First, rather than babble tritely about "old lady" etc., let's begin with the actual notes. Per Basenotes: "Top: Orange, Bergamot, Peach, Aldehydes; Middle: Clove, Rose, Ylang-Ylang, Cinnamon; Base: Amber, Tolu, Patchouli, Peru Balsam" Per Scentiments, the notes are "Rose, Jonquil, Lavender, Jasmine, Muguet, Spices, Moss, Vetiver, Patchouli," and Jan Moran at PerfumeMart lists them as "Top: Orange, bergamot, peach, spices; Heart: Clove, cinnamon, cassie, rose, ylang-ylang, orchid, jasmine; Base: Frankincense, amber, vanilla, oakmoss, clove, musk, patchouli, vetiver, spices."
There now, that doesn't sound like the nadir of all wickedness, the centre of the axis of evil, the heart of the destroyer, does it? It's just a perfume. For those who have remained in control of their brains and not gone into autospeak ("I Hate It It Smells Like Old Lady I Hate It It Smells Like Old Lady" and so forth), YD in fact sounds rather progressive and delicious, doesn't it? That's because it is.
YD is heavy, rich, sweet. It doesn't really "open" and then shift, it starts, for the most part, exactly as it will go on. There's a resinous balsamic accord not unlike cola, a dark bulgarian rose, patchouli, spice -- probably cloves, allspice, cinnamon -- ylang-ylang, vanilla, and a warm laundry/clean skin musk. As it dries down, the musk fades in more, so that after a few hours, the primary is the scent of clean skin right after a bath, and the secondary is the resin.
A little drop will do you. And if used sparingly, it smells incredibly expensive. Kind of french/arabian, if you can imagine that - a rich bottom accord with flourishes of spice. Now, for all of you still reading (who apparently have gotten through this unscathed), could we form a club dedicated to real reviews of things we've REALLY smelled and thought about, instead of turned-off-nose autospeak? And can we prosthletize?
"I love this, but it is very strong, so I have to go easy or I kill the local wildlife. For some reason it makes me feel like Madonna."
Coty - Truth or Dare by Madonna
And, speaking of Madge...3 rather frank reviews.
This is utterly foul dreck. This is one of those perfumes that turn people off of white florals forever. I don't personally wear Fracas, but I respect it, it is a perfume milestone and a classic. This is no Fracas. Trainstop bathroom freshener, maybe. That's about it. She should have listened to her perfumer's advice....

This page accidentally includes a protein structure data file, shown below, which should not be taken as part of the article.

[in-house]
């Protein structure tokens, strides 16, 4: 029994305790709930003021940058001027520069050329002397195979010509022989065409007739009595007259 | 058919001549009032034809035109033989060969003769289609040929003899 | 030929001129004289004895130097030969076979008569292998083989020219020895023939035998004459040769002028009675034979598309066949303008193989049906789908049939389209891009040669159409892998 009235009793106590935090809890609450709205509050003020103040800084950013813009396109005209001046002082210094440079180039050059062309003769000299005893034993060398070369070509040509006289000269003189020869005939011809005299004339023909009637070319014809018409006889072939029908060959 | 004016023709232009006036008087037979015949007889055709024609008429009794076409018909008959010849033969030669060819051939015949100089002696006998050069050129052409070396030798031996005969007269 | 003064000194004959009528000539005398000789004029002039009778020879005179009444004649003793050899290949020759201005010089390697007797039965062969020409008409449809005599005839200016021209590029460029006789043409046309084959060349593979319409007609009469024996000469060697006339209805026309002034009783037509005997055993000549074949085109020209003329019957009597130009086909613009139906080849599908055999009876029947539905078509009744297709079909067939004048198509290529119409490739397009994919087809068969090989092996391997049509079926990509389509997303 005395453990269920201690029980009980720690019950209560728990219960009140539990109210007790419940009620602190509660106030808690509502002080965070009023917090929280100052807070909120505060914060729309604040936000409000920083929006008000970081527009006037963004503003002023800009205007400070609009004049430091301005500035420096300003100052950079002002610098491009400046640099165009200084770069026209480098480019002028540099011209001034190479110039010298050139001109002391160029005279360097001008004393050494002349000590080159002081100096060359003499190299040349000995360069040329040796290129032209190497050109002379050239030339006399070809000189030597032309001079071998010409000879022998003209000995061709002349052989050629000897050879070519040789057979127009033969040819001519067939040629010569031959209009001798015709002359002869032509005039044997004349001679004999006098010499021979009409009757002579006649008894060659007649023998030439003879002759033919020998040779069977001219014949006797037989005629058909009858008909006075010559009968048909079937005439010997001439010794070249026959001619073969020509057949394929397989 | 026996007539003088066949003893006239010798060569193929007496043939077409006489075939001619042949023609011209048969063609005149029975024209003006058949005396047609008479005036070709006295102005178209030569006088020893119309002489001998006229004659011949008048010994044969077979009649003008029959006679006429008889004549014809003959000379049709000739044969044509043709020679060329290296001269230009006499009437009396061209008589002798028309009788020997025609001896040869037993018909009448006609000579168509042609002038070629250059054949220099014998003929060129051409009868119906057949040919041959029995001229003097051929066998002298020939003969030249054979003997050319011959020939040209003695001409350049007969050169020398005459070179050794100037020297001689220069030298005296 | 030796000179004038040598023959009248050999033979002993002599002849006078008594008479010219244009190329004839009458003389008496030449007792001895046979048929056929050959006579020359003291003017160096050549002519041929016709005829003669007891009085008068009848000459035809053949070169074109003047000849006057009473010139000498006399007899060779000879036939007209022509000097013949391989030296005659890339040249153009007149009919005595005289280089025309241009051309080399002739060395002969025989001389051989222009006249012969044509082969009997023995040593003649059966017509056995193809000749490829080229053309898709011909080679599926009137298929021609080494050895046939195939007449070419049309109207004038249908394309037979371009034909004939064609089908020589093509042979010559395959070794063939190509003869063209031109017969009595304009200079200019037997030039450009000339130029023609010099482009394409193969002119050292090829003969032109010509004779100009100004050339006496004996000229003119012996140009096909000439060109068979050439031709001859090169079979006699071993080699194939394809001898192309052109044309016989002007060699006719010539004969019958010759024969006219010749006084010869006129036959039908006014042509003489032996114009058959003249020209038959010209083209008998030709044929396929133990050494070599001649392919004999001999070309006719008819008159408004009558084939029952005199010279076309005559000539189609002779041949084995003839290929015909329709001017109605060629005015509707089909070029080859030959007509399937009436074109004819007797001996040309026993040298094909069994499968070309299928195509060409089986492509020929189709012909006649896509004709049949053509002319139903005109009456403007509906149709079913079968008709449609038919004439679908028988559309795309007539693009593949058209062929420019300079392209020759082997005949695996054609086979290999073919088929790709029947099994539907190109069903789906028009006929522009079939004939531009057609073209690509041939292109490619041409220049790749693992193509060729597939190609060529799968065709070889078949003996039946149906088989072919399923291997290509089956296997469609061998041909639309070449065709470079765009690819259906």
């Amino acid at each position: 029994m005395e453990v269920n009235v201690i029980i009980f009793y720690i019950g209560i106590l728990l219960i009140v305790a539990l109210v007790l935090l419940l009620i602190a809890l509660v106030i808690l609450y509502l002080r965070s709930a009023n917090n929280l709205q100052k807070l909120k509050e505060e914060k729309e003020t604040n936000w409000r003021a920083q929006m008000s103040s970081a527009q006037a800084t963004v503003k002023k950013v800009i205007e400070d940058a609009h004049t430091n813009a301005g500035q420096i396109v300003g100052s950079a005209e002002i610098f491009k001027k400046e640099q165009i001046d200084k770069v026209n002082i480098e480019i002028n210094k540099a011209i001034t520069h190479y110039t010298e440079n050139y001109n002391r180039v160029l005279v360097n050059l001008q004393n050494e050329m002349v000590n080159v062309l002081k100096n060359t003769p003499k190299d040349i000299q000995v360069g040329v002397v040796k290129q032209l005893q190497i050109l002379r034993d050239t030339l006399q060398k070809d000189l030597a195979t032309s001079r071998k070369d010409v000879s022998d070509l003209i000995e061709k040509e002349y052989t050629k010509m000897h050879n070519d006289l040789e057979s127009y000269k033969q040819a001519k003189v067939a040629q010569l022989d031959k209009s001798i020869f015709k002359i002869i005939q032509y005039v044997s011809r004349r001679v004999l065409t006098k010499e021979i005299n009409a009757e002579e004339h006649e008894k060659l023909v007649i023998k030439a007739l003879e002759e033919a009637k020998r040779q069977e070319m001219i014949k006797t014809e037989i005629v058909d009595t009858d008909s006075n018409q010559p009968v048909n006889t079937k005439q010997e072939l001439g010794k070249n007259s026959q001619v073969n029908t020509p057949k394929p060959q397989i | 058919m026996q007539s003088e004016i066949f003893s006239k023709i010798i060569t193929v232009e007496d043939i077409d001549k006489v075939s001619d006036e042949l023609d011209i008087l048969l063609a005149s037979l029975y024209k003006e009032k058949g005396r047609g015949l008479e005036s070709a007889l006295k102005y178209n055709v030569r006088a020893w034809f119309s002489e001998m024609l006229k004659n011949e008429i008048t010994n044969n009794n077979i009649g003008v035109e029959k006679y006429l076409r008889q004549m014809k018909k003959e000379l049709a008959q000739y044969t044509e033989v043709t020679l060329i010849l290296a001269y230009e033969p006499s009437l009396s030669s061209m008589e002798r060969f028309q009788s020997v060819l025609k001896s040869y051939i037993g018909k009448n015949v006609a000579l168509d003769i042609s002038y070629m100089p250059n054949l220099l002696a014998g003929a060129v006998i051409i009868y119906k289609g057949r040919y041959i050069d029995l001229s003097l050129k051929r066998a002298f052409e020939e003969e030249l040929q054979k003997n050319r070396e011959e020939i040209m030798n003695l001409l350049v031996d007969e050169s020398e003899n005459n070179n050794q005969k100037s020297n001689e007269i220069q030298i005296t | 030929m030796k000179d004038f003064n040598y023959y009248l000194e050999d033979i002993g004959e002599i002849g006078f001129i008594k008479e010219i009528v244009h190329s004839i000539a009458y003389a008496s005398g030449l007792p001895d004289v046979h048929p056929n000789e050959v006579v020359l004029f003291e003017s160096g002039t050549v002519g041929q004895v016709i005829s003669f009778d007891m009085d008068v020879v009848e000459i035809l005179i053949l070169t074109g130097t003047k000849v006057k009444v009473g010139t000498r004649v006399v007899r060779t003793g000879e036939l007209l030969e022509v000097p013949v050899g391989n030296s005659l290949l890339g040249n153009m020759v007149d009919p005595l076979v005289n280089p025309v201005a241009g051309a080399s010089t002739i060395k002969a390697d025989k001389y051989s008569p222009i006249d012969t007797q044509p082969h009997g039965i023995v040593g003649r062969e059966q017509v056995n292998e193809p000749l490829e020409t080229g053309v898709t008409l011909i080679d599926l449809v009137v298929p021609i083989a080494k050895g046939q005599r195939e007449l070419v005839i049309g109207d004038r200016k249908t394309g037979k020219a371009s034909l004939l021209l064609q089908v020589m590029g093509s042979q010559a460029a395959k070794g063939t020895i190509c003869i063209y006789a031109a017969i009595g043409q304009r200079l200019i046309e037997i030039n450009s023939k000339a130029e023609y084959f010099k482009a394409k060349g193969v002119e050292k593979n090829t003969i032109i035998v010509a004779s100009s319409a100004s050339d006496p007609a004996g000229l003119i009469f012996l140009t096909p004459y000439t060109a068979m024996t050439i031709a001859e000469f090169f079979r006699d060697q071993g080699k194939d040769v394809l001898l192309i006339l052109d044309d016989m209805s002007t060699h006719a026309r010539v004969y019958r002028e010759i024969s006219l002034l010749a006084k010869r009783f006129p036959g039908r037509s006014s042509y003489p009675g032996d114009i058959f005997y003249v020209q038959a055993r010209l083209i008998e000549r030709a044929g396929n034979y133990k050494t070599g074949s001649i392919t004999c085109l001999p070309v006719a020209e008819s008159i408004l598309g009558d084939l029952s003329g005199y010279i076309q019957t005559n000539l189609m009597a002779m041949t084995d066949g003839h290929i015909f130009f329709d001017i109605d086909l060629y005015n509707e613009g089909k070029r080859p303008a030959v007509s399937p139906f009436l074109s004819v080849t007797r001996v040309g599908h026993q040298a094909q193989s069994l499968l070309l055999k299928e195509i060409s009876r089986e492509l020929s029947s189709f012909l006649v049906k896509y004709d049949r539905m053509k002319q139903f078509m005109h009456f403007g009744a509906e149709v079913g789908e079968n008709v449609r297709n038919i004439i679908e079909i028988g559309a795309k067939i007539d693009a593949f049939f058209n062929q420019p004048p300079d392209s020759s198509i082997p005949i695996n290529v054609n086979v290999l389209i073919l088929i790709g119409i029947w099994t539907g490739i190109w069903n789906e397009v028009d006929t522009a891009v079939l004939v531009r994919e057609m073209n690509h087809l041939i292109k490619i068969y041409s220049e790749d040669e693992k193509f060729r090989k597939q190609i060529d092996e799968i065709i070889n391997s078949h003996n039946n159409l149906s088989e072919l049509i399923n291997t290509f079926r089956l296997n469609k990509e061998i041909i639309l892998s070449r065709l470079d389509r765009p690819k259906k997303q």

As a Madonna fan I was excited about this perfume. One smell brought back images of my childhood visiting elderly neighbors, my senior relatives, and my grandmother giving me hard candy.. no thanks.
I am so incredibly disappointed in Madonna! The fragrance is like a cheap/synthetic knock off of Marc Jacobs original, mixed with a little Fracas. It eventually dries down to a sort of powdery bubble gum vibe. THE SCENT NEVER LEAVES YOU ALONE! Like Madonna herself, it is persistent and relentless. I can't believe she really wears this? She should have called it 'I DARE YOU TO WEAR THIS WITHOUT GETTING A HEAD ACHE'.
Hermes 24 Faubourg
And for Overwrought Literary Types...some Hermes Weltzschmerz.
Somewhere buried in the prose is a review of Hermes 24 Faubourg
"Do you believe in World Sorrow?" asks the wonderful Denholm Elliot as Mr. Emerson in a highly memorable scene in one of my all-time favourite movies, "A Room With A View".
"No I don't", replies the very young, very pensive Lucy Honeychurch in sombre tones. "Not at all, Mr. Emerson!" Whereupon he proceeds to express the impassioned conviction ~ "At the side of the everlasting WHY, there is a yes, and a yes, and a YES!"
Every time I rerun this movie, my heart skips a beat as I watch that particular scene. I have often felt that I could not agree with either Mr. Emerson, or with Lucy. Sadly I do believe in this world sorrow. Indeed to my way of thinking one would have to be blissfully ignorant, or by contrast fairly blasé, to stay quite immune to the tragedy that is so much at the heart of the human condition; which in turn produces *some* degree of Weltschmerz we can none of us entirely escape.
Yet even if an answer to the everlasting WHY eludes us, we must surely never lose sight of the omnipotent YES, without which there is no joy, no rebirth, no life. Unlike Mr. Emerson or Lucy, I study the nature of opposites, and try to recognize that they are not necessarily mutually exclusive.
This sunny, generous, radiant fragrance says YES to life in a grand manner, quietly indicating perfect peace of mind; the sort of supreme confidence which dismisses negativity as a matter of course, brushing off any sad memories or thoughts as if such unwelcome shadows were mere specks of dust.
This is not the gentle sunshine of early dawn, nor the poignant fading out of the sun at twilight, this is a celebration of High Noon in the full strength of creative effort. The beauty and grandeur of it somehow resonate with my theory about deserving happiness ~ it has always been my belief that we must generate *some* positive energies in order to attract others. I do not wear it often, but when I do, I glory in my courage to rise and shine, then run and meet the sun halfway."